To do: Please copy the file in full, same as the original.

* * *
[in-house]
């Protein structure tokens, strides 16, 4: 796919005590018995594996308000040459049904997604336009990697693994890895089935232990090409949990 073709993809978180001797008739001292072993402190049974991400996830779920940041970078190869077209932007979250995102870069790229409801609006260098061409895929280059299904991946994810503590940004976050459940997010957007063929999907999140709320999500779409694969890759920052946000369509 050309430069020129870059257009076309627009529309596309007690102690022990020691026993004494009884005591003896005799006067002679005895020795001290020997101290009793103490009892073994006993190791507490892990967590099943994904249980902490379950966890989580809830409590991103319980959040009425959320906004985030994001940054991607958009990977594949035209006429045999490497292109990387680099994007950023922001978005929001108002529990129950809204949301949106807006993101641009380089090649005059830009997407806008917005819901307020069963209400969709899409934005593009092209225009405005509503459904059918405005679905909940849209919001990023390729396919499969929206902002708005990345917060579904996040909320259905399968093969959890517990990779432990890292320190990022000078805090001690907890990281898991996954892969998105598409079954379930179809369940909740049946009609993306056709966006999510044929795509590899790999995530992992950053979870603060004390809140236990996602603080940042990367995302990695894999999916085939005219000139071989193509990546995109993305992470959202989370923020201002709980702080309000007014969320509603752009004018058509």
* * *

[in-house]
């Protein structure tokens, strides 16, 4: 796919005590018995594996308000040459049904997604336009990697693994890895089935232990090409949990 073709993809978180001797008739001292072993402190049974991400996830779920940041970078190869077209932007979250995102870069790229409801609006260098061409895929280059299904991946994810503590940004976050459940997010957007063929999907999140709320999500779409694969890759920052946000369509 050309430069020129870059257009076309627009529309596309007690102690022990020691026993004494009884005591003896005799006067002679005895020795001290020997101290009793103490009892073994006993190791507490892990967590099943994904249980902490379950966890989580809830409590991103319980959040009425959320906004985030994001940054991607958009990977594949035209006429045999490497292109990387680099994007950023922001978005929001108002529990129950809204949301949106807006993101641009380089090649005059830009997407806008917005819901307020069963209400969709899409934005593009092209225009405005509503459904059918405005679905909940849209919001990023390729396919499969929206902002708005990345917060579904996040909320259905399968093969959890517990990779432990890292320190990022000078805090001690907890990281898991996954892969998105598409079954379930179809369940909740049946009609993306056709966006999510044929795509590899790999995530992992950053979870603060004390809140236990996602603080940042990367995302990695894999999916085939005219000139071989193509990546995109993305992470959202989370923020201002709980702080309000007014969320509603752009004018058509």